That brings me ‘This Woman’s Work’, which I think is stunning. I loved the original, so I found it hard to see how it could be improved, but it is heartbreakingly good. The stripped-down synthesiser backing phases gently between the channels, so it is slight disorienting to listen to (in a good way!) on headphones. Her vocals are even more emotionally-laden than on the original (without being sentimental), and there is a moment when the backing suddenly pulls in and she sings very simply, “Make it go away” that just stops your heart. Gorgeous.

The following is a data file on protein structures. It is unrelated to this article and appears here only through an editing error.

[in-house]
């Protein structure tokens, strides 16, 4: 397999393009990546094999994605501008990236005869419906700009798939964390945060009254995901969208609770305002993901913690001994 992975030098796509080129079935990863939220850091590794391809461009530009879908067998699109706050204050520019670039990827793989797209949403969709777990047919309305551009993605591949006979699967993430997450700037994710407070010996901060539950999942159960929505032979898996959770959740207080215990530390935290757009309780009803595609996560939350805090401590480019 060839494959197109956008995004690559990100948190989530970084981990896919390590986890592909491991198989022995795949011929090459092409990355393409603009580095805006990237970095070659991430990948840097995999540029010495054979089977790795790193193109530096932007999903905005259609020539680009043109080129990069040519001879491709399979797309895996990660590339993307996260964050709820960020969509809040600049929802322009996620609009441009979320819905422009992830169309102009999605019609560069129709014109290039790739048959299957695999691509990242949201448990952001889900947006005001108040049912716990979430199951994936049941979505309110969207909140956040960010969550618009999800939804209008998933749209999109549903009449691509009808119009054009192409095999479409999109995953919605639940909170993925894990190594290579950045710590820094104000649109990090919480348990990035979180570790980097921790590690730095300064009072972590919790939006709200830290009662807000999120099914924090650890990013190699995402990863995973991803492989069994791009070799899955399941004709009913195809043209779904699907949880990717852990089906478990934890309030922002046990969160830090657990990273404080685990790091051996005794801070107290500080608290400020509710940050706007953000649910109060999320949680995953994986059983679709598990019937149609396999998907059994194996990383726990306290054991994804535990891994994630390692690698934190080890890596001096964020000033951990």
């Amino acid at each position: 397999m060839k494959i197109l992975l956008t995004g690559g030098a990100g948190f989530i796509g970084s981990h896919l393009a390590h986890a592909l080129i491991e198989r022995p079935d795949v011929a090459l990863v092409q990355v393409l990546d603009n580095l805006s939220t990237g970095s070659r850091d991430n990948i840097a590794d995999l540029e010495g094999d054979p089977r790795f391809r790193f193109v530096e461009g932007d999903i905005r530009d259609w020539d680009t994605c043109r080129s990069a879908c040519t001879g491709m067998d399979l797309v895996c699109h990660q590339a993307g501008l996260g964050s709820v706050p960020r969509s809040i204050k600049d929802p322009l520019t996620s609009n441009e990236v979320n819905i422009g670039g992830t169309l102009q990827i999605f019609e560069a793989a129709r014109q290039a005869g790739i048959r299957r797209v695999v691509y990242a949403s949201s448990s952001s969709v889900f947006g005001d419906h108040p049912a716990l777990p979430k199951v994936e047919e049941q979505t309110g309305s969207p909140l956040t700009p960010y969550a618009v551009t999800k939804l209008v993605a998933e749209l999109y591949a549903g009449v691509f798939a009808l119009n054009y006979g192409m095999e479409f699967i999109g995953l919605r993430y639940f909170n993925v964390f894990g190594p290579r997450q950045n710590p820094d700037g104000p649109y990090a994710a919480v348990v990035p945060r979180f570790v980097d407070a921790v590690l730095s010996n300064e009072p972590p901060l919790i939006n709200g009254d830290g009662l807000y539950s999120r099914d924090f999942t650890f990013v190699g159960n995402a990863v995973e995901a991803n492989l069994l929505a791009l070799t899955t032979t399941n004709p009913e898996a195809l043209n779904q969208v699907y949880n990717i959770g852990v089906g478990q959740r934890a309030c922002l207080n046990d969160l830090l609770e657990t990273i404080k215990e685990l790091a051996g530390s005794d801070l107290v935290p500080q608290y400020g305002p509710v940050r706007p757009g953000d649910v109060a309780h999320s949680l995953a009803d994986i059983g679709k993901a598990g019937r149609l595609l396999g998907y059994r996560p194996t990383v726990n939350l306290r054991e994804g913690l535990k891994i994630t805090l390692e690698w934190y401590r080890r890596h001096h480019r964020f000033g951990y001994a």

The track ‘Sensual World’ has now become ‘Flower of the Mountain’. Originally Kate had wanted to use Molly Bloom’s soliloquy from James Joyce’s Ulysses as the lyrics, but Joyce’s Estate denied her permission at the time. Instead she substituted her own lyrics, with the repeated “yes” which is such a big part of Molly’s soliloquy. It worked out very well, but it’s interesting to hear ‘Flower of the Mountain’ with the lyrics as she originally intended them. I was very fond of the original1, and those lyrics are so embedded in my brain that it’s a bit disconcerting to hear others in their place, but I like both versions. The new version is warmer and a bit less cluttered, and I was very glad that she didn’t drop the peal of bells at the beginning. It’s a pretty amazing song: Kate can make reciting the digits of Pi sound as if it should have an 18 certificate, so when she is actually singing about sensuality, well… Just keep a fire extinguisher handy in case your headphones catch fire.